By 600 BCE Sparta had conquered her neighbors in the southern half of the Peloponnese. The vanquished people, called Helots, were required to do all of the agricultural work on land owned by the victors, making Sparta self-sufficient in food and ruler of a slave population seven or eight times as large. Spartan marriages were arranged by the parents with little thought for the preferences of the prospective bride or groom, but if Spartan women had no say in the choice of husband they certainly had more power and status in every other respect.

They married at age eighteen, much later than other Greeks. Presumably this was to guarantee healthier and stronger babies rather than a large number, but it meant that most girls were emotionally stronger when they married. Women could own property and did in fact own more than a third of the land in Sparta and they could dispose of it as they wished. Daughters inherited along with sons. Unfortunately, when we get down to the particulars there are some gaps in our knowledge.

Attempts were made to get rid of the practice of needing a dowry to get married. It is possible that endeavors by fathers to get around the law have led to considerable confusion in our eyes as to what was a gift and what was a dowry. Daughters may have inherited half of what a son inherited; it is also possible that if you combine dowry with inheritance they ended up with a full share of the estate.

Spartan women had a reputation for boldness and licentiousness that other Greeks found unseemly. Women’s tunics were worn in such a way as to give them a little more freedom of movement and the opportunity to reveal a little leg and thigh if they so desired. Spartan girls competed in athletics at the same time as the boys and may have done so in the nude before a mixed audience. Plutarch mentions nude rituals witnessed by young men. The end of the fourth and the beginning of the fifth centuries BCE saw a decline in the number of men relative to women. Several men might share a wife and regard the children as their own. The woman would clearly be the dominant member of any such family.

The laws of Sparta were developed and written by Lycurgus, a legendary lawmaker who, in the 7th century BCE reorganized the political and social structure of the polis, transforming it into a strictly disciplined and collective society. He also developed the stringent military academy, where Spartan boys were trained from childhood to adulthood.

The law reforms of Lycurgus also included certain rules and allowances for Spartan women . Though these rules made it seem that Spartan women were freer than your average Greek female, they were actually implemented in order to ensure that Spartan society progressed as disciplined, powerful, and threatening. Spartan women were seen as the vehicle by which Sparta constantly advanced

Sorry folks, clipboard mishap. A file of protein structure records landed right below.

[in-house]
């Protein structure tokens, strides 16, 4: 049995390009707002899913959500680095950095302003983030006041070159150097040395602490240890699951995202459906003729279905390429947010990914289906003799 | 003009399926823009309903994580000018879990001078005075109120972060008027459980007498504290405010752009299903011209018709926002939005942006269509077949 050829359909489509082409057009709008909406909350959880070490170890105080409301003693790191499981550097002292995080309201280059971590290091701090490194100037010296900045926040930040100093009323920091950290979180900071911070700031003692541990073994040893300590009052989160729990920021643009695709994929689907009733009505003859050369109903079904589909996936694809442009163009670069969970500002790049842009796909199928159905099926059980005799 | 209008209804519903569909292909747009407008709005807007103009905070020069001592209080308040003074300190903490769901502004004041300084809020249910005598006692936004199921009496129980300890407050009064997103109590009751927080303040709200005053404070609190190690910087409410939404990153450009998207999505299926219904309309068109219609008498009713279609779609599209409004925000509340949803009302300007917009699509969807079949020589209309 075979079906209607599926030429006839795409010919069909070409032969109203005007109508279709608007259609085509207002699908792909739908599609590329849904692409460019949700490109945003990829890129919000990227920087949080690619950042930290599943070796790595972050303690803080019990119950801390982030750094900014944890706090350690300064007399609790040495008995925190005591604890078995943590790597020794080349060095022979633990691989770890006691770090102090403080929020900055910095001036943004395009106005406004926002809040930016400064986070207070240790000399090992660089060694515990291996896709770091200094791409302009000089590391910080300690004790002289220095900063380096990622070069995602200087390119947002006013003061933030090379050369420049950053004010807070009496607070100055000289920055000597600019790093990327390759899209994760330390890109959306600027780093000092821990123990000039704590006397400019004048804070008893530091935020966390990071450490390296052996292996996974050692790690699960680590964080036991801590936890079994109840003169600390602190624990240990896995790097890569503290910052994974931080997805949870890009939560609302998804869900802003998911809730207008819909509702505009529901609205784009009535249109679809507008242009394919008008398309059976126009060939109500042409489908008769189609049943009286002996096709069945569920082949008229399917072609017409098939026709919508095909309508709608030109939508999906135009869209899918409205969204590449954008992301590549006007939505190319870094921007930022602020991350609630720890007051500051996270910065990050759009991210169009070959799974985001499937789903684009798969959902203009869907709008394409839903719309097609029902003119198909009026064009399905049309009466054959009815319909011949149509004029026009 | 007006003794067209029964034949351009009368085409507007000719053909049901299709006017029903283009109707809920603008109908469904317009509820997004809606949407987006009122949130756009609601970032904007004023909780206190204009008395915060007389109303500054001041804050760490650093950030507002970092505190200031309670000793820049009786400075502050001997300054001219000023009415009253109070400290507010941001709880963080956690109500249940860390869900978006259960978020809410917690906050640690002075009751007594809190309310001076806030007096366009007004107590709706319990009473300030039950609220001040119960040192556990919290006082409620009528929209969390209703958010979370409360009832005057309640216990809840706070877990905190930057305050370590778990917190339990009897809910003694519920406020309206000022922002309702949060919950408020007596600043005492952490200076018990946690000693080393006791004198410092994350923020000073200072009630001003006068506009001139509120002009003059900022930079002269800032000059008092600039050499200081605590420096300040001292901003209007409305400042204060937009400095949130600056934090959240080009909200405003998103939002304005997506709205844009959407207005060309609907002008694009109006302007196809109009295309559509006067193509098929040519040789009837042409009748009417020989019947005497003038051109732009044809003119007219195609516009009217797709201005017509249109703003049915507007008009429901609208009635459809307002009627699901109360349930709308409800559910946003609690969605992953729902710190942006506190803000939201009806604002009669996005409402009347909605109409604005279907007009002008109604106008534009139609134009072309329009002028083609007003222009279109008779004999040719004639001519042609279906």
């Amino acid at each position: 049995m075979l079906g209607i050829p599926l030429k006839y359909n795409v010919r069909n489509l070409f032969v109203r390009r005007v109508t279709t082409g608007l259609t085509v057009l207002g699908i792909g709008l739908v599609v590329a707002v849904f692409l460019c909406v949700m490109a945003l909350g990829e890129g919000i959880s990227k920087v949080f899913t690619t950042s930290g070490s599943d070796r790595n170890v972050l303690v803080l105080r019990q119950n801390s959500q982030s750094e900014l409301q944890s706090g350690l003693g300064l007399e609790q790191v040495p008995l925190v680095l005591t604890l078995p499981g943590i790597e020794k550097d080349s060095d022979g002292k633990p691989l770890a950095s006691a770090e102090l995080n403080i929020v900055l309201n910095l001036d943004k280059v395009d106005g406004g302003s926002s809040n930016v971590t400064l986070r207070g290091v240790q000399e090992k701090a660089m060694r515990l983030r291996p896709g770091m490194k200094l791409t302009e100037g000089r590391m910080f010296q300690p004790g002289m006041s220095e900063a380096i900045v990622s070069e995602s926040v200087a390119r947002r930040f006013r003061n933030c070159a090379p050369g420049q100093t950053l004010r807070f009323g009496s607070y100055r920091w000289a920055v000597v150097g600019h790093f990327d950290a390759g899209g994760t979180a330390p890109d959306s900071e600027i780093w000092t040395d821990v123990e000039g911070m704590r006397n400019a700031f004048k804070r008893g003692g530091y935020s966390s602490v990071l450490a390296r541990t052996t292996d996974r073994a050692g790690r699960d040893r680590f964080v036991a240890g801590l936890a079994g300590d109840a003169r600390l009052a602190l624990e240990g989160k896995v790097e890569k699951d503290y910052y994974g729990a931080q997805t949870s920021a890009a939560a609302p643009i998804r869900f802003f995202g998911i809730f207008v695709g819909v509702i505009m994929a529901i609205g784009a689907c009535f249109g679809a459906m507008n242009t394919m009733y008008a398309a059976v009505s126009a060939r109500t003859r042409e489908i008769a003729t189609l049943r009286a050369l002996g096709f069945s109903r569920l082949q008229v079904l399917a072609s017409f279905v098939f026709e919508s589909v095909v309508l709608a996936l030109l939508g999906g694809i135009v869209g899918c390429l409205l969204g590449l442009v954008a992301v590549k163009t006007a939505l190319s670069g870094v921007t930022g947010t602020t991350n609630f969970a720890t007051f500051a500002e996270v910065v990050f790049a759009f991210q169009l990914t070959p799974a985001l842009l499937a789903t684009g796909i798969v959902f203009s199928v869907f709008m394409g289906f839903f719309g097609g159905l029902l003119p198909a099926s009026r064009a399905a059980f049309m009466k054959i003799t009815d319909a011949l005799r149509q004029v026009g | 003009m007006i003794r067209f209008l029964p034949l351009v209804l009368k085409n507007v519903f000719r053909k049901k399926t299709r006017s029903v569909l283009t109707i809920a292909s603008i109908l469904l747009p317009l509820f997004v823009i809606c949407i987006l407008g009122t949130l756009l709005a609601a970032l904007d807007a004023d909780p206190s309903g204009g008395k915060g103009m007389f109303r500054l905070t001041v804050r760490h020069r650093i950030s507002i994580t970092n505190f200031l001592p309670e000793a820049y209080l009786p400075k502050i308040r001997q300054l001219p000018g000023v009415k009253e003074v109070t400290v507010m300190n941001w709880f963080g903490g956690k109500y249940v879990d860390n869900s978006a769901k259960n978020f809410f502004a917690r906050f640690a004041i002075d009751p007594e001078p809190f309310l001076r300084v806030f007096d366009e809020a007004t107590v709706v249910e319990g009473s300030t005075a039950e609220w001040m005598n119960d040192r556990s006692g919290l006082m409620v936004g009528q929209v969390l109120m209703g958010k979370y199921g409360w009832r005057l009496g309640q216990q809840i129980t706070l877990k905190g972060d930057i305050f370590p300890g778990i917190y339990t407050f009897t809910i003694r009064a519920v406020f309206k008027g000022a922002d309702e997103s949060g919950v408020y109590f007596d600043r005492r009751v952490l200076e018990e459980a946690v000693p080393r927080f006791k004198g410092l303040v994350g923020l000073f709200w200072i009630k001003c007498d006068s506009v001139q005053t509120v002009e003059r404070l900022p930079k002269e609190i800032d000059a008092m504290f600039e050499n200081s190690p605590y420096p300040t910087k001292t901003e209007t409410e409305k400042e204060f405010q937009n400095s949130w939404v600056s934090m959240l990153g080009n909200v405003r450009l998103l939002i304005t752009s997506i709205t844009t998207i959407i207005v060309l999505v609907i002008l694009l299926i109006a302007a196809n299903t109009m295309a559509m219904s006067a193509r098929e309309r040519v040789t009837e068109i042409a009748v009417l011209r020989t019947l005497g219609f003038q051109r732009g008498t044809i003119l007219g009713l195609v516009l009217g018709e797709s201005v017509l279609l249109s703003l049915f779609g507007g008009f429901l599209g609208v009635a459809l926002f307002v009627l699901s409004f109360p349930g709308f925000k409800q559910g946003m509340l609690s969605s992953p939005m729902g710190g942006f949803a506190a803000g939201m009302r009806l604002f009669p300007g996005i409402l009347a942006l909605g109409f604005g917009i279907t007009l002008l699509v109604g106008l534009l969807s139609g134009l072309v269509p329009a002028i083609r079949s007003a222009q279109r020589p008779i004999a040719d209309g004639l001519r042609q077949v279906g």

Spartan women were known for their natural beauty, and that they were forbidden from wearing any kind of makeup or enhancements. Spartan women were afforded a public education as well. This was very radical – other Greek girls were not formally educated. They could not, however, use their education to have careers or earn money. Their income likely came from land holdings that either they or their families were given through a public land distribution program. Land ownership for women in the Greek world was certainly unheard of .

As part of a Spartan girl’s education, she would have been permitted to exercise outdoors, unclothed, like the Spartan boys, which was impossible in the rest of the Greek world. Not only would men and women not have been naked in public together, but a proper Greek woman would not usually set foot out of doors, other than to perhaps collect water from the cistern! Yet Spartan women not only exercised, they also participated in athletics, competing in events like footraces.

Athens was forced to dismantle its empire. The war however, was not decisive, because within a decade, the defeated city had regained its strength. The significance of the conflict is that the divided Greeks could not prevent the Persian Empire from recovering their Asian possessions. Besides, this violent quarter of a century had important social, economic, and cultural consequences.

`The reasons for this war are sometimes traced back as far as the democratic reforms of Cleisthenes, which Sparta always opposed . However, the more immediate reason for the war was Athenian control of the Delian League, the vast naval alliance that allowed it to dominate the Mediterranean Sea. By 454 BC, when the League’s treasury was transferred to Athens, the alliance had become an empire in all but name. Over the next two decades it began treating its fellow members as ruled subjects rather than partners, and fought several short wars to force members who wanted to leave the League to rejoin it.